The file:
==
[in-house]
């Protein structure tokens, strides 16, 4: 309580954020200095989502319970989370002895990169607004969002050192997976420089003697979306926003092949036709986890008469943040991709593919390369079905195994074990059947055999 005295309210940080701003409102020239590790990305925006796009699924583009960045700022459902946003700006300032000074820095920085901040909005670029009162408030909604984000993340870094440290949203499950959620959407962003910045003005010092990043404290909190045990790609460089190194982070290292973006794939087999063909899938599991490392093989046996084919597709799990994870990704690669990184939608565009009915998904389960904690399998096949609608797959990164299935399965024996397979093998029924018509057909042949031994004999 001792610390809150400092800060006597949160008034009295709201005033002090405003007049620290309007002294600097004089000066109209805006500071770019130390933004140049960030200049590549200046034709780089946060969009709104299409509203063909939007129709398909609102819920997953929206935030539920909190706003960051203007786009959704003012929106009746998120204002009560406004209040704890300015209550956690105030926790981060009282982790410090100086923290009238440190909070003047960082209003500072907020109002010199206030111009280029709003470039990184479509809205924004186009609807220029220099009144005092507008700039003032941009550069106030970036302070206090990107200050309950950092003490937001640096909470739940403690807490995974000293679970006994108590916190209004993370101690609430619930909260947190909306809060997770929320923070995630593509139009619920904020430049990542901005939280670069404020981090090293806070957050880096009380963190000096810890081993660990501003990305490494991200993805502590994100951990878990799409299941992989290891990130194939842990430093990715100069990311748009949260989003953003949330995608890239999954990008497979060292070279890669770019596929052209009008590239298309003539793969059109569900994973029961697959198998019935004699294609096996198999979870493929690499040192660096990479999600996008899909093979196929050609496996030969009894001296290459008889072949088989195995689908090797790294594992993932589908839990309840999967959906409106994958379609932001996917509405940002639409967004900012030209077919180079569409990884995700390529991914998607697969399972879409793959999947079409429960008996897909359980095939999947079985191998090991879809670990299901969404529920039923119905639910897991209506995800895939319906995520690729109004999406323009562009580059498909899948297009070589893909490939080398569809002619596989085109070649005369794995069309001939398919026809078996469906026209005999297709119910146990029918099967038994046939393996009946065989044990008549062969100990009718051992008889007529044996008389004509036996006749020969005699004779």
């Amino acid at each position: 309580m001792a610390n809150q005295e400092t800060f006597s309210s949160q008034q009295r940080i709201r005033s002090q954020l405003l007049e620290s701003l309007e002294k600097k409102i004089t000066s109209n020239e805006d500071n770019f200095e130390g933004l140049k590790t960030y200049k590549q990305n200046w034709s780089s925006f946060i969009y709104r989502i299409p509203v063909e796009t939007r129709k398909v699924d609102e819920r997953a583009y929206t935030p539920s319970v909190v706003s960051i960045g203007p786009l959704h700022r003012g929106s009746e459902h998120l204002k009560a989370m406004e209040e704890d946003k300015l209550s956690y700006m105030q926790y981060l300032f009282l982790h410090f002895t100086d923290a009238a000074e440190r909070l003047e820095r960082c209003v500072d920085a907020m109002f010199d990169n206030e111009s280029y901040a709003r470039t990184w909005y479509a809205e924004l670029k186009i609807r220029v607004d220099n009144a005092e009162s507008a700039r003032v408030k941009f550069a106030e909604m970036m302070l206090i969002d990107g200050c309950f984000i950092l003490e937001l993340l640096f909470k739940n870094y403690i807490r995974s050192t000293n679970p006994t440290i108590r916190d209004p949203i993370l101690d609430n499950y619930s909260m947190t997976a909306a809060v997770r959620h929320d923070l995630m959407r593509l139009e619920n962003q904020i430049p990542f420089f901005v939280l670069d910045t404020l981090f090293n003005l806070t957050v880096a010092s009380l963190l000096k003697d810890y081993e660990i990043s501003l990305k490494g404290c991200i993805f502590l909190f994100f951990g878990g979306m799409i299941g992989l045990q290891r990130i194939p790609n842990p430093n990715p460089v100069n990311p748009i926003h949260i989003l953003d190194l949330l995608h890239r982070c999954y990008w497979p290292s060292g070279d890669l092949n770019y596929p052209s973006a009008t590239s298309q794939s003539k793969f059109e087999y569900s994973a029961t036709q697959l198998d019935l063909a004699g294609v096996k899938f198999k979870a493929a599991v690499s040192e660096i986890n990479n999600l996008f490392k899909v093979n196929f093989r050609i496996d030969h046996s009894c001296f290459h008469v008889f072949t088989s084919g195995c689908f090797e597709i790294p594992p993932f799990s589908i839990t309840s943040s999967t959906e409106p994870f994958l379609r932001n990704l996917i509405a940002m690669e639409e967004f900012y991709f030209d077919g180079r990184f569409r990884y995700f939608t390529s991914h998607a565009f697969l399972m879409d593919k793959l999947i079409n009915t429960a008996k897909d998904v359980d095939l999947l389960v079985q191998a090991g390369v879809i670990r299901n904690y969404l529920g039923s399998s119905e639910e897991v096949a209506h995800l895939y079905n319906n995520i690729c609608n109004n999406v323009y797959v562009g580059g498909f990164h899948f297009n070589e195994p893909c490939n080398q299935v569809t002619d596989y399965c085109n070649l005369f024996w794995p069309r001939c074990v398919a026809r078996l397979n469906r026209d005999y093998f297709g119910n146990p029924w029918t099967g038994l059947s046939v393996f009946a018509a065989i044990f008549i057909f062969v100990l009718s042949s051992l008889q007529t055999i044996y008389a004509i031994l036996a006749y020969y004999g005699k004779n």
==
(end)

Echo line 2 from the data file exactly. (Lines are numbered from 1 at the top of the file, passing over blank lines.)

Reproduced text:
């Protein structure tokens, strides 16, 4: 309580954020200095989502319970989370002895990169607004969002050192997976420089003697979306926003092949036709986890008469943040991709593919390369079905195994074990059947055999 005295309210940080701003409102020239590790990305925006796009699924583009960045700022459902946003700006300032000074820095920085901040909005670029009162408030909604984000993340870094440290949203499950959620959407962003910045003005010092990043404290909190045990790609460089190194982070290292973006794939087999063909899938599991490392093989046996084919597709799990994870990704690669990184939608565009009915998904389960904690399998096949609608797959990164299935399965024996397979093998029924018509057909042949031994004999 001792610390809150400092800060006597949160008034009295709201005033002090405003007049620290309007002294600097004089000066109209805006500071770019130390933004140049960030200049590549200046034709780089946060969009709104299409509203063909939007129709398909609102819920997953929206935030539920909190706003960051203007786009959704003012929106009746998120204002009560406004209040704890300015209550956690105030926790981060009282982790410090100086923290009238440190909070003047960082209003500072907020109002010199206030111009280029709003470039990184479509809205924004186009609807220029220099009144005092507008700039003032941009550069106030970036302070206090990107200050309950950092003490937001640096909470739940403690807490995974000293679970006994108590916190209004993370101690609430619930909260947190909306809060997770929320923070995630593509139009619920904020430049990542901005939280670069404020981090090293806070957050880096009380963190000096810890081993660990501003990305490494991200993805502590994100951990878990799409299941992989290891990130194939842990430093990715100069990311748009949260989003953003949330995608890239999954990008497979060292070279890669770019596929052209009008590239298309003539793969059109569900994973029961697959198998019935004699294609096996198999979870493929690499040192660096990479999600996008899909093979196929050609496996030969009894001296290459008889072949088989195995689908090797790294594992993932589908839990309840999967959906409106994958379609932001996917509405940002639409967004900012030209077919180079569409990884995700390529991914998607697969399972879409793959999947079409429960008996897909359980095939999947079985191998090991879809670990299901969404529920039923119905639910897991209506995800895939319906995520690729109004999406323009562009580059498909899948297009070589893909490939080398569809002619596989085109070649005369794995069309001939398919026809078996469906026209005999297709119910146990029918099967038994046939393996009946065989044990008549062969100990009718051992008889007529044996008389004509036996006749020969005699004779």